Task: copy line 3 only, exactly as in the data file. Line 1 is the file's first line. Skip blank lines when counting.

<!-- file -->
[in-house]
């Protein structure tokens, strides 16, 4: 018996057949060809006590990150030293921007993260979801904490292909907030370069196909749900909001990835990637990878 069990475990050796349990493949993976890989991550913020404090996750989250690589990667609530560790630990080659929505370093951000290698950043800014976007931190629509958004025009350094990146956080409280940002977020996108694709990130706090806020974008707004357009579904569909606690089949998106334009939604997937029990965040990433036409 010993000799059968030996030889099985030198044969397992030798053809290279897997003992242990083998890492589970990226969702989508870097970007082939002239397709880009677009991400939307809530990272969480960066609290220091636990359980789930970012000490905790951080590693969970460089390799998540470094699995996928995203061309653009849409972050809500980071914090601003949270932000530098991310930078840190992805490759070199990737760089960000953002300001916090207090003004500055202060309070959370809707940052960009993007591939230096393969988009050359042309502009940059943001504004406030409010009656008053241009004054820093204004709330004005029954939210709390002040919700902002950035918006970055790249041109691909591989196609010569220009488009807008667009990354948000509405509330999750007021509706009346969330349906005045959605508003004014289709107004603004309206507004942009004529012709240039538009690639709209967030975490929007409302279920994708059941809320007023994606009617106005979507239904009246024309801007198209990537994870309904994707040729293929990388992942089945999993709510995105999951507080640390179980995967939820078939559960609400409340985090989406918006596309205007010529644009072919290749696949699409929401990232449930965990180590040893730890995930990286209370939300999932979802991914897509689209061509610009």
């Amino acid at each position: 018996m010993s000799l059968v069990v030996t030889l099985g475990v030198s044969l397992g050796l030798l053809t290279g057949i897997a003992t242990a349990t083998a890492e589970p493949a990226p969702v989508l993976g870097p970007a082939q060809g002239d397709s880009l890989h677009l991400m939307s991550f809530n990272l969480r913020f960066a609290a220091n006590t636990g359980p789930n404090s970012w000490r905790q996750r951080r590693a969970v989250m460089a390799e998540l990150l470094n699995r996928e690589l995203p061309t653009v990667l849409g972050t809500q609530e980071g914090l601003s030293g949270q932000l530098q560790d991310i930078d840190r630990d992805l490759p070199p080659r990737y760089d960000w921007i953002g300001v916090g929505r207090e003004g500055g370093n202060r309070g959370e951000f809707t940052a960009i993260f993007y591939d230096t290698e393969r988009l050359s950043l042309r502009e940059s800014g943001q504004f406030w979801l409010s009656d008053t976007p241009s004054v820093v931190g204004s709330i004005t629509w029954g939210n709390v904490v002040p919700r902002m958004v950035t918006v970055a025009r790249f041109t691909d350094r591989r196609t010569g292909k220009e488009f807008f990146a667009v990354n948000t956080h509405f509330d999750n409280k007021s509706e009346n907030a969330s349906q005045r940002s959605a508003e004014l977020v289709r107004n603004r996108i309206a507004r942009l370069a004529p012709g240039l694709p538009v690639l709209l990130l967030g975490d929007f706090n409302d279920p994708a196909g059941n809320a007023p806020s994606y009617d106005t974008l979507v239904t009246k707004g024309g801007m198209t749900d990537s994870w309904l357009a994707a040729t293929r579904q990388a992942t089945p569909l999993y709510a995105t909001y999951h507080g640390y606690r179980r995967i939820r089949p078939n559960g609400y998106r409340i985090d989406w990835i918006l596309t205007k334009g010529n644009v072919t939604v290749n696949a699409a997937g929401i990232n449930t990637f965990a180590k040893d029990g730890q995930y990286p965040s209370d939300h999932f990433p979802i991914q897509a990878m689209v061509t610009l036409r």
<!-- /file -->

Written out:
């Amino acid at each position: 018996m010993s000799l059968v069990v030996t030889l099985g475990v030198s044969l397992g050796l030798l053809t290279g057949i897997a003992t242990a349990t083998a890492e589970p493949a990226p969702v989508l993976g870097p970007a082939q060809g002239d397709s880009l890989h677009l991400m939307s991550f809530n990272l969480r913020f960066a609290a220091n006590t636990g359980p789930n404090s970012w000490r905790q996750r951080r590693a969970v989250m460089a390799e998540l990150l470094n699995r996928e690589l995203p061309t653009v990667l849409g972050t809500q609530e980071g914090l601003s030293g949270q932000l530098q560790d991310i930078d840190r630990d992805l490759p070199p080659r990737y760089d960000w921007i953002g300001v916090g929505r207090e003004g500055g370093n202060r309070g959370e951000f809707t940052a960009i993260f993007y591939d230096t290698e393969r988009l050359s950043l042309r502009e940059s800014g943001q504004f406030w979801l409010s009656d008053t976007p241009s004054v820093v931190g204004s709330i004005t629509w029954g939210n709390v904490v002040p919700r902002m958004v950035t918006v970055a025009r790249f041109t691909d350094r591989r196609t010569g292909k220009e488009f807008f990146a667009v990354n948000t956080h509405f509330d999750n409280k007021s509706e009346n907030a969330s349906q005045r940002s959605a508003e004014l977020v289709r107004n603004r996108i309206a507004r942009l370069a004529p012709g240039l694709p538009v690639l709209l990130l967030g975490d929007f706090n409302d279920p994708a196909g059941n809320a007023p806020s994606y009617d106005t974008l979507v239904t009246k707004g024309g801007m198209t749900d990537s994870w309904l357009a994707a040729t293929r579904q990388a992942t089945p569909l999993y709510a995105t909001y999951h507080g640390y606690r179980r995967i939820r089949p078939n559960g609400y998106r409340i985090d989406w990835i918006l596309t205007k334009g010529n644009v072919t939604v290749n696949a699409a997937g929401i990232n449930t990637f965990a180590k040893d029990g730890q995930y990286p965040s209370d939300h999932f990433p979802i991914q897509a990878m689209v061509t610009l036409r």